Hitler was a powerful speaker. His passion and his words moved people. He promised to build a strong nation, undo the injustice of the Versailles Treaty and restore the dignity of the German people. He promised employment for those looking for work, and a secure future for the youth. He promised to weed out all foreign influences and resist all foreign ‘conspiracies’ against Germany.

Hitler devised a new style of politics. He understood the significance of rituals and spectacle in mass mobilisation. 

Nazis held massive rallies and public meetings to demonstrate the support for Nazi propaganda skilfully projected Hitler as a messiah, a saviour, as someone who had arrived to deliver people from their distress. It is an image that captured the imagination of a people whose sense of dignity and pride had been shattered, and who were living in a time of acute economic and political crises Hitler and instil a sense of unity among the people. .

Question 3. What are the peculiar features of Nazi thinking?

Answer 3:

Nazi ideology or Nazi thinking was synonymous with Hitler’s worldview. According to this there was no equality between people, but only a racial hierarchy. In this view blond, blue-eyed, Nordic German Aryans were at the top, while Jews were located at the lowest rung.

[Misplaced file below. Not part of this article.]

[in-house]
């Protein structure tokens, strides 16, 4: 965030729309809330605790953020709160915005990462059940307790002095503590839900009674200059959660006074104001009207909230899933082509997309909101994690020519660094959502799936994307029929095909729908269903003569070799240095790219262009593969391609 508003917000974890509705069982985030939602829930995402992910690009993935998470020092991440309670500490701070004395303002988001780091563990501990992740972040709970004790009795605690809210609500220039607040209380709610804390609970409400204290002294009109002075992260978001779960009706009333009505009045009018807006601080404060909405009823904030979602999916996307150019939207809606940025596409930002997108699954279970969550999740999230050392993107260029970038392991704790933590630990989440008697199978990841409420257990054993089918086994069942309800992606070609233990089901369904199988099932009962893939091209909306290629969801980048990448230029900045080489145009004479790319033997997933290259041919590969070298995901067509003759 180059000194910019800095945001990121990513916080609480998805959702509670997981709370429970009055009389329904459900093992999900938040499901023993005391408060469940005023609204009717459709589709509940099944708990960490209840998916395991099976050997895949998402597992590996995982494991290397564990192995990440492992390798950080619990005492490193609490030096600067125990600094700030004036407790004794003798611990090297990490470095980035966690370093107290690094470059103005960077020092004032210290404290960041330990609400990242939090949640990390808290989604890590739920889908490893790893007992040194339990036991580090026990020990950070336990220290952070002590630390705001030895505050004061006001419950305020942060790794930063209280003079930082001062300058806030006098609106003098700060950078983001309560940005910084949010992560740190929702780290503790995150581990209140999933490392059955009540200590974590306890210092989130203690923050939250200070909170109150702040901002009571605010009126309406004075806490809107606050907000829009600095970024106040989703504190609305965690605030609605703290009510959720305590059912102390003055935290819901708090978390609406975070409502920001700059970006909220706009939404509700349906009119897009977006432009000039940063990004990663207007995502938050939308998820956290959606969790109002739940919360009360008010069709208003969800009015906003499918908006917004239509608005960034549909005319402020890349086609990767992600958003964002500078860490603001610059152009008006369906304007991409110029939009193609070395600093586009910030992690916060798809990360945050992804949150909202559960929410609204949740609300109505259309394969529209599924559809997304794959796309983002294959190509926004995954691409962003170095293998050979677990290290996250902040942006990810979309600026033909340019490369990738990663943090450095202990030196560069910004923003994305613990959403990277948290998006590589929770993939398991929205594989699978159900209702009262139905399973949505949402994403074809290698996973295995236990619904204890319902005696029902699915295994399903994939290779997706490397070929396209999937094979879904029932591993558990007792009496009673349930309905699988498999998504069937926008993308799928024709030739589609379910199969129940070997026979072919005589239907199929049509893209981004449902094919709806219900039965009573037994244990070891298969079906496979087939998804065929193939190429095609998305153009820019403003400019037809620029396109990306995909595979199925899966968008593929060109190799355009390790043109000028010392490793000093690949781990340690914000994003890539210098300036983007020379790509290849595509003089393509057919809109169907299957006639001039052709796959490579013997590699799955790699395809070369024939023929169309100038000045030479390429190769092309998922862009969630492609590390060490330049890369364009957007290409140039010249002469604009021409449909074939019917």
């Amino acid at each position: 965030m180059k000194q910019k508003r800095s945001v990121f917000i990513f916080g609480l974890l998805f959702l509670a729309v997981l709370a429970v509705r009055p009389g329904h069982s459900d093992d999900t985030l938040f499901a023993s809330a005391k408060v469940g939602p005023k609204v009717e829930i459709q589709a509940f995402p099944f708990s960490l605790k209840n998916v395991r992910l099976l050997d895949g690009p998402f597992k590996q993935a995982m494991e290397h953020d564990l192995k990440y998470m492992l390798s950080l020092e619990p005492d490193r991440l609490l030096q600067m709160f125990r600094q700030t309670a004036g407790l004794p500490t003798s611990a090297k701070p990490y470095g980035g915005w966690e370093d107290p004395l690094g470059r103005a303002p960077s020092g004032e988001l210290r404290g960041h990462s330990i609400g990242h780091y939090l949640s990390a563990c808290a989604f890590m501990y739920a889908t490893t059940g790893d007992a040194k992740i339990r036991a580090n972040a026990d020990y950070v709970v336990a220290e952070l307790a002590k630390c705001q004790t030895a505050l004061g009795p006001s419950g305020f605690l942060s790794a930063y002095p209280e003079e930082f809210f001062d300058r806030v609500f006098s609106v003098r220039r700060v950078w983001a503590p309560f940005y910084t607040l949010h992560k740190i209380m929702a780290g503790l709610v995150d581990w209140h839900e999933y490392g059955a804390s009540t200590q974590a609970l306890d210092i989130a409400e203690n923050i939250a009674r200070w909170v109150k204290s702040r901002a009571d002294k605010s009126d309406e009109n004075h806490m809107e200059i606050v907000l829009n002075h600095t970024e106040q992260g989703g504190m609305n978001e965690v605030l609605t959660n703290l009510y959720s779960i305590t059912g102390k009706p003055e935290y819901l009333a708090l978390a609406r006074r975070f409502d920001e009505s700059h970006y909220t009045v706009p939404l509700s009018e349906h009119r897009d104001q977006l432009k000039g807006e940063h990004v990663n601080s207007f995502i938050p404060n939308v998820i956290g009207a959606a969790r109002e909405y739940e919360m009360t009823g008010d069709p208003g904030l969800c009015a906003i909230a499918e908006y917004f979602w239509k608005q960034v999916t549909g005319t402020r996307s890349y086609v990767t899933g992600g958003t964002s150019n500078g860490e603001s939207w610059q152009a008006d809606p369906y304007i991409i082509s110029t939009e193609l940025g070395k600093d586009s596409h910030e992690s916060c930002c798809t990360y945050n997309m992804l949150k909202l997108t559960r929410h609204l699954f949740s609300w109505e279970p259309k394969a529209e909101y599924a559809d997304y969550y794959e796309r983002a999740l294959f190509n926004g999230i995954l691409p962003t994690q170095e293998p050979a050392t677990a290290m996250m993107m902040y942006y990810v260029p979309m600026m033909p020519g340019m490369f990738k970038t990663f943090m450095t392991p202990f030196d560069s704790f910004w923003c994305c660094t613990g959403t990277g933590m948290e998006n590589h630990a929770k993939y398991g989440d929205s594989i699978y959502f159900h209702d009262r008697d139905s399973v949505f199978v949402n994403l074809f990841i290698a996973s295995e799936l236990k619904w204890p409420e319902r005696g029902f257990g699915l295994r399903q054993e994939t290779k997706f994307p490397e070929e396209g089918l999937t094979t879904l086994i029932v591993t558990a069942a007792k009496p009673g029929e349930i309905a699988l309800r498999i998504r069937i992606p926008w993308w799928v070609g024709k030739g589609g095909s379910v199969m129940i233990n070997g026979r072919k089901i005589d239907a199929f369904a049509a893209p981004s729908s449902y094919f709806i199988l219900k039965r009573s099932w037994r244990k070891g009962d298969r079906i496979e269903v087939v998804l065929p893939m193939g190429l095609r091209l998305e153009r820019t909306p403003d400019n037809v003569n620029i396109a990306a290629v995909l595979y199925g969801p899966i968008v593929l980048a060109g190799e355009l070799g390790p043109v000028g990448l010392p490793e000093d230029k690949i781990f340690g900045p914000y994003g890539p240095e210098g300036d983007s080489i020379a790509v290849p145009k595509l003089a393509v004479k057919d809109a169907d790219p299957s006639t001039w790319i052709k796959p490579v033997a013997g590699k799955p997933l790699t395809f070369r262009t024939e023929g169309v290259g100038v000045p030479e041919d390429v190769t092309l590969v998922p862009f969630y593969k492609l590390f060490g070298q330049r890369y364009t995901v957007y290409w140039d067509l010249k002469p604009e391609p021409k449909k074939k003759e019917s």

They came to be regarded as an anti-race, the arch-enemies of the Aryans.  All other coloured people were placed in between depending upon their external features. 

Hitler’s racism borrowed from thinkers like Charles Darwin and Herbert Spencer.  Darwin was a natural scientist who tried to explain the creation of plants and animals through the concept of evolution and natural selection. 

Herbert Spencer later added the idea of survival of the fittest. According to this idea, only those species survived on earth that could adapt themselves to changing climatic conditions. 

We should bear in mind that Darwin never advocated human intervention in what he thought was a purely natural process of selection. 

However, his ideas were used by racist thinkers and politicians to justify imperial rule over conquered peoples.  The Nazi argument was simple: the strongest race would survive and the weak ones would perish.  The Aryan race was the finest. It had to retain its purity, become stronger and dominate the world.

The other aspect of Hitler’s ideology related to the geopolitical concept of Lebensraum, or living space.  He believed that new territories had to be acquired for settlement. This would enhance the area of the mother country while enabling the settlers on new lands to retain an intimate link with the place of their origin.